Kumu - The Estonian Art Museum
Welcome to the largest exhibition of Ene-Liis Semper's work so far. As the probably most profiled Estonian contemporary artist, Semper works with both video, installation and performance, and use herself and her family in her works.
The exhibition shows several new works, both video and installations. Her earlier works are hidden in a gigantic labyrinth built into the 5th floor of Kumu. Some works are beautiful, some disturbing, and some rather shocking. At one moment you see children running around playing, the next you see a person pushed along in a hospital bed. One moment there is a beautiful video of arranging furniture on top of each other, the next moment the sound of pianos crashing into each other grabs your attention.
Semper deserves such a retrospective and onward-looking exhibition. It is a great opportunity to be aquainted with her very wide specter of works. Here are glimpses of some of the works.
Let's first enter the labyrinth of the past:
Two children play running around in a room. The sunlight through the window is obscured for a short moment as the children pass in front of it. As the sunray reappear, the screen turns almost all white for a moment, before the camera adjusts to the light. At the same time a short signal sounds. The game leaves a mark, even the sun can be overwon for a moment.
Into New Home
A person in a hospital bed is rolled through the landscape. The background is changing, but the bed seems to not getting anywhere. The person in the bed seems forlorn and sad, holding tight a small rat in her hands. The only sign of other people is a graveyard the bed passes by on the way, but it is not stopping there. Is the patient going from one place to another, or is she on an eternal journey? Is she moving from home to her new home, the hospital, or is she moving from the hospital back home?
A red line is dividing a landscape in two. As a red line usually symbolises a connection, here it is a partition, where something that obviously fits together is parted. Suddenly a person is swinging across the scene, a human pendulum hanging from her legs. She flies with grace, her dress flowing around her. Is she happy, is this a game? Or is she forced to swing like this, like a grotesque metronome?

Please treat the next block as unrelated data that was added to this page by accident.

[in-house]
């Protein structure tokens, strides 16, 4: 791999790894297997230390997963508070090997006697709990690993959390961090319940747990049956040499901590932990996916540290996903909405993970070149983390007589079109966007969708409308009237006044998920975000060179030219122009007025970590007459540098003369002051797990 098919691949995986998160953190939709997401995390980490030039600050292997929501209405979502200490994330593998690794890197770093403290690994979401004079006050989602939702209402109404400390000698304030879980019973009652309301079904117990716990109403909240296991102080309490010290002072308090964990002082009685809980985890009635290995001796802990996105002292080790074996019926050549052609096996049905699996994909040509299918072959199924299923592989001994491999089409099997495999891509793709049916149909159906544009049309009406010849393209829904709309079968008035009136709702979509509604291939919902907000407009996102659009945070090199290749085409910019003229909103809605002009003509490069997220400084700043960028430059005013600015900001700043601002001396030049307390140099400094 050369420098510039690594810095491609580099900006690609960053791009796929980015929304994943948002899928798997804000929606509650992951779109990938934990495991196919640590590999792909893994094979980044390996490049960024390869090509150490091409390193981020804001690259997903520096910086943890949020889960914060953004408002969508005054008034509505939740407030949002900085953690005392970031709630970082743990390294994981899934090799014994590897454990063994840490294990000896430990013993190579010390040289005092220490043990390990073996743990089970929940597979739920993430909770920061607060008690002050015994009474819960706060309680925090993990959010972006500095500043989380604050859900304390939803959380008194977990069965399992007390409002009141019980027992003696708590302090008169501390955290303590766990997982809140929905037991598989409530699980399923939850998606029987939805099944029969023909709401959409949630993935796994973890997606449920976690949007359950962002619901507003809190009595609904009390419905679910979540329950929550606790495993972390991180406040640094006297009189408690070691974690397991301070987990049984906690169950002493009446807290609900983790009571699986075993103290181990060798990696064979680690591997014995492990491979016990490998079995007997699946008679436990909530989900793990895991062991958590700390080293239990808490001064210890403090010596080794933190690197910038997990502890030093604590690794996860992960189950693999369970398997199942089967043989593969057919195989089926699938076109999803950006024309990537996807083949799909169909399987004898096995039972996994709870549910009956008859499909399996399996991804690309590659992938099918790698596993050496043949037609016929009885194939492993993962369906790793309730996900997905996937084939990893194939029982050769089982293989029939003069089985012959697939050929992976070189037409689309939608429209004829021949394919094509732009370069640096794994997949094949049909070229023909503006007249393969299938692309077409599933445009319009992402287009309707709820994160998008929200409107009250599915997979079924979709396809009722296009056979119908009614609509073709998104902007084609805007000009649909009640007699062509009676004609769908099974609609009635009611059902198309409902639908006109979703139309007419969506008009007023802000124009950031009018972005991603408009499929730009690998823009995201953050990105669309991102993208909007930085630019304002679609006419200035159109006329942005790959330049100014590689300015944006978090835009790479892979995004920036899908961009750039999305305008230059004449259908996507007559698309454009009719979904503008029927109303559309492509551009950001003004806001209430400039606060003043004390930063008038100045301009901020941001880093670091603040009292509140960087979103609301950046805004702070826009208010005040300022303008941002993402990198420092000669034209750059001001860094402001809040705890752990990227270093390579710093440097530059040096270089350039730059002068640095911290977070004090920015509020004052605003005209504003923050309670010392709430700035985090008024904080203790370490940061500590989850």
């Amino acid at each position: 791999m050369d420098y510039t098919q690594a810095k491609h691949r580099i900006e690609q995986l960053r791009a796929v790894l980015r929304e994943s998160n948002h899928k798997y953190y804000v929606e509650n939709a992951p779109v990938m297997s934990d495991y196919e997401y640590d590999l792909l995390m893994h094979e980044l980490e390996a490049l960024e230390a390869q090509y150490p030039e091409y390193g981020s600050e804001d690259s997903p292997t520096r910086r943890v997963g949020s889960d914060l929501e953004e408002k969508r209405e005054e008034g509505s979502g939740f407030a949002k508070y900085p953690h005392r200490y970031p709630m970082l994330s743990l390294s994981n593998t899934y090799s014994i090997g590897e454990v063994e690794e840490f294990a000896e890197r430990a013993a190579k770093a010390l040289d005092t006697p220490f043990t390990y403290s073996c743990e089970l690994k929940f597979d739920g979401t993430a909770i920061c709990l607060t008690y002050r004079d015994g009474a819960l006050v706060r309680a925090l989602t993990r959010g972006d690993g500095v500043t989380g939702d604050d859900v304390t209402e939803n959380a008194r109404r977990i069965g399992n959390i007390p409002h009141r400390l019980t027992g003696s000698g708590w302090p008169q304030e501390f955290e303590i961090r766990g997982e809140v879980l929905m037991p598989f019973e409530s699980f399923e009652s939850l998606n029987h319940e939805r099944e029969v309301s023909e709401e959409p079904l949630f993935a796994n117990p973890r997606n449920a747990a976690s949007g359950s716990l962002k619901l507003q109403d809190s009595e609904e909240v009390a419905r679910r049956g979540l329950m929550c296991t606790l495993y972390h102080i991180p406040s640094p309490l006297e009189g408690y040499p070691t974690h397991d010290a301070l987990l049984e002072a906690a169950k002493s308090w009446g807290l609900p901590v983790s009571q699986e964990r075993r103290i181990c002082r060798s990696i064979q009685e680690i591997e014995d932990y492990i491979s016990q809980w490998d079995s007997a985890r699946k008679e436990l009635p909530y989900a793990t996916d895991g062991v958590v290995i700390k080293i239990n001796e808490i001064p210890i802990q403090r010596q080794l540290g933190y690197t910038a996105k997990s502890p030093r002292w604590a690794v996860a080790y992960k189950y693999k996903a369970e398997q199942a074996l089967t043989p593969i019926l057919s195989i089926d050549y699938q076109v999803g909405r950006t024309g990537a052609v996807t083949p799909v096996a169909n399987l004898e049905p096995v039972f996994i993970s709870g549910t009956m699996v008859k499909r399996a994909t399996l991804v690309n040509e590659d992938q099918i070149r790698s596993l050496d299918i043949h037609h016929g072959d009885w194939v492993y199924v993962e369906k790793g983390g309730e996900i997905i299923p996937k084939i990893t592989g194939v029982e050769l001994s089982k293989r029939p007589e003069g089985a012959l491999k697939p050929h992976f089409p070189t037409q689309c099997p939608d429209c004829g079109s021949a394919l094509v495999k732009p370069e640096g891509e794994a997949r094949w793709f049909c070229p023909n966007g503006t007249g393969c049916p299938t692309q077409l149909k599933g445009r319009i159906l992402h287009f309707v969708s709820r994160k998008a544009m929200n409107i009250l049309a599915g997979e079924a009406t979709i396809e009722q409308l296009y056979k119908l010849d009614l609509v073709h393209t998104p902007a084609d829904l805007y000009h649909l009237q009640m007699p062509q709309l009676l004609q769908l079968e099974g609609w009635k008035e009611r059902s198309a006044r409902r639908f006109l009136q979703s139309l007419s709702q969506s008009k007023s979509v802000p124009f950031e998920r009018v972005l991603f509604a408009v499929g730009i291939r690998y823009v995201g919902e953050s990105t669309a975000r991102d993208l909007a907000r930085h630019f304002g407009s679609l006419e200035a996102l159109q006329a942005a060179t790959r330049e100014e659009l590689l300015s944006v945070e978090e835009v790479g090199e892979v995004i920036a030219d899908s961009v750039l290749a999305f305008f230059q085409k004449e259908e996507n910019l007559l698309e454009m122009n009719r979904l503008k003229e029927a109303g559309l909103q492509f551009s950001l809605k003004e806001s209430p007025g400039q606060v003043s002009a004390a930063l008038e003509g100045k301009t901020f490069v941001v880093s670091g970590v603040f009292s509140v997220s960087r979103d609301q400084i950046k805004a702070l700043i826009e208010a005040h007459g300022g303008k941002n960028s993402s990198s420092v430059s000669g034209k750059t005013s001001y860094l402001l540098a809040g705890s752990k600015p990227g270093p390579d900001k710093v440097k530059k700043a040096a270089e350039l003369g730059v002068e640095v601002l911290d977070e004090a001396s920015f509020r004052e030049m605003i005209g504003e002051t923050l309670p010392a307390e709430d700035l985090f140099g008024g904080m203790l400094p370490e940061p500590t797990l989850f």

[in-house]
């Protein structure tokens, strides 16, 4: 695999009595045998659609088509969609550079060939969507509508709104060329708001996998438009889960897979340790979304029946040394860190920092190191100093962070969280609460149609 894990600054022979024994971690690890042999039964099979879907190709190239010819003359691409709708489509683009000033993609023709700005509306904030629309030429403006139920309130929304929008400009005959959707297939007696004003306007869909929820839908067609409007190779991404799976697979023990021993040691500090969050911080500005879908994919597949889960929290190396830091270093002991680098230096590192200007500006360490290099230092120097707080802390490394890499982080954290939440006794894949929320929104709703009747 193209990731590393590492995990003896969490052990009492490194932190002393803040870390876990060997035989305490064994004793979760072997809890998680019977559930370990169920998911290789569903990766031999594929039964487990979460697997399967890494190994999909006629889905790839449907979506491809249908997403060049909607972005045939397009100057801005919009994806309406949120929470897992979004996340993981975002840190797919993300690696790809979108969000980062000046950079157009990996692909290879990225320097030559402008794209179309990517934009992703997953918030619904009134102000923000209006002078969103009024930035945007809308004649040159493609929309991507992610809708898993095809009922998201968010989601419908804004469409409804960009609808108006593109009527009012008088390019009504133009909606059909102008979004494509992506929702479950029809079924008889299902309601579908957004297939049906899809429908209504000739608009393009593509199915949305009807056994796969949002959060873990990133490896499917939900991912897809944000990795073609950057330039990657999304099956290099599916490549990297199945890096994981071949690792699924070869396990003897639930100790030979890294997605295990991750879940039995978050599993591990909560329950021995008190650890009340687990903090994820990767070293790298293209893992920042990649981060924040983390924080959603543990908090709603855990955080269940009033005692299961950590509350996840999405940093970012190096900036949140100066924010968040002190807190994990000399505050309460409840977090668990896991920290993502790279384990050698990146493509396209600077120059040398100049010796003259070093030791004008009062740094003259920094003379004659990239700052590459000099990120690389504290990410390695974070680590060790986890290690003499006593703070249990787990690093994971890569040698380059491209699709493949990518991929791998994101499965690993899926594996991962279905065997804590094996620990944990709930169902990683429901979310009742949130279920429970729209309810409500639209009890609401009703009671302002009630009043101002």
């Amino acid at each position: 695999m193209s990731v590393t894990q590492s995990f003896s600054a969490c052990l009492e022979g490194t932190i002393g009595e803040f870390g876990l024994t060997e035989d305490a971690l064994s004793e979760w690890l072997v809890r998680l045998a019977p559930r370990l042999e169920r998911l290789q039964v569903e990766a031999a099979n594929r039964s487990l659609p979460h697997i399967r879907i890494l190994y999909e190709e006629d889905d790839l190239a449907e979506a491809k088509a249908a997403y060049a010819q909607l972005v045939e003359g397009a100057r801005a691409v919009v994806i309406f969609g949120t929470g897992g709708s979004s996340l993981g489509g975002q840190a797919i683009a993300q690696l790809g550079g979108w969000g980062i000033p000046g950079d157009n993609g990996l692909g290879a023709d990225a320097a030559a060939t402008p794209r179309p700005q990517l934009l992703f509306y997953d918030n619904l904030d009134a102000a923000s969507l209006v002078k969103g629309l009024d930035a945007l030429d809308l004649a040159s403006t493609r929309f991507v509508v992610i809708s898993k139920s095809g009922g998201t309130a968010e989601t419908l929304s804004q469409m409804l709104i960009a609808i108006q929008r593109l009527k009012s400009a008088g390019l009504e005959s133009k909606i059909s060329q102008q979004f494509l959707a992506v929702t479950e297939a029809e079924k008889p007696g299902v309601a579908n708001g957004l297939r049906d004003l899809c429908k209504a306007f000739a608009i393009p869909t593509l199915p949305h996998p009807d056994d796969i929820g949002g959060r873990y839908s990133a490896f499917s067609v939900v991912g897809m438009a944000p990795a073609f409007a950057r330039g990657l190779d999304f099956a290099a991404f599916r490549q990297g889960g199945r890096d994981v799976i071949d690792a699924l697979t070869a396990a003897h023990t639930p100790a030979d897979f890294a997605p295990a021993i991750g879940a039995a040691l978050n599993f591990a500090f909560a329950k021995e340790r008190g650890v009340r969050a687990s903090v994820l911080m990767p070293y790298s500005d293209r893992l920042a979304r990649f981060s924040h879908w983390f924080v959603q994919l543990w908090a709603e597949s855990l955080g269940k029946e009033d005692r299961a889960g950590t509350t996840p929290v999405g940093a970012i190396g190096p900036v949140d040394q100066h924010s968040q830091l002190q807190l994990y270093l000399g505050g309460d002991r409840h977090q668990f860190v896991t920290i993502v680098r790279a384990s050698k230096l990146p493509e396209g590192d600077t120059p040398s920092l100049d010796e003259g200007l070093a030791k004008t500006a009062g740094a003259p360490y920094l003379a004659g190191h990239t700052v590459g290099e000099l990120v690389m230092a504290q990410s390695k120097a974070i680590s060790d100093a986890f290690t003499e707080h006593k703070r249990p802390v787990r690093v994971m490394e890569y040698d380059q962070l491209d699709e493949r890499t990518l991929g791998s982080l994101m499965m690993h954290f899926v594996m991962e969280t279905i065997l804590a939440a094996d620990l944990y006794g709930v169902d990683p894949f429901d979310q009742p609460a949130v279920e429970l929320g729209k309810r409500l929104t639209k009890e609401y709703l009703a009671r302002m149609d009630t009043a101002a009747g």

And then on to the present works:
A porn movie parody, fake exitement, real joy. This is obviously a guy jerking off in front of a girl, but then again it is not. It is all fake, nothing is real. The actors are dressed in costumes that could either be some weird fetish dress, or some teletubbyish animation costumes. The "male body part" is made of rubber. As the guy gets more intense, the girl's joy increases, until it is all rounded up by the girl being covered in whipped cream. As porn itself is fake, this fake porn is double fake. A quite disturbing, but very funny piece.
From time to time there is a strong noise in the exhibition hall. This installation is the source of that. Suddenly this small cottage leans over to one side, then there is a sound of something rolling, that ends in a great crash. Three pianos are standing free inside the box, mounted on rails. And the all smash into each other from side to side as the box tilts. Each time they crash they are further destroyed, some parts were on the floor already.
It is rather disturbing to see such fine pieces of furniture detoriating. The pianos that can be the source of the most wonderful music, now only make a horrible noise. By every crash, the chance of ever hearing soothing tones from these pianos gets smaller.
A beautiful movie about how the artist collect furniture to decorate her home. As she says in the move: "This is the best idea I ever had." At first there are only some few chairs. But then the furniture piles up, until the room is filled from floor to roof. The three pianos of the former mentioned installation are here as well, all in perfect shape, even with candlelightholders intact. This movie stirs thoughts on how we keep on collecting stuff until it is too much, but it also points to how much aestetics there is in a piece of furniture. And how many and which furniture does it take to make a home?
Exhibition page here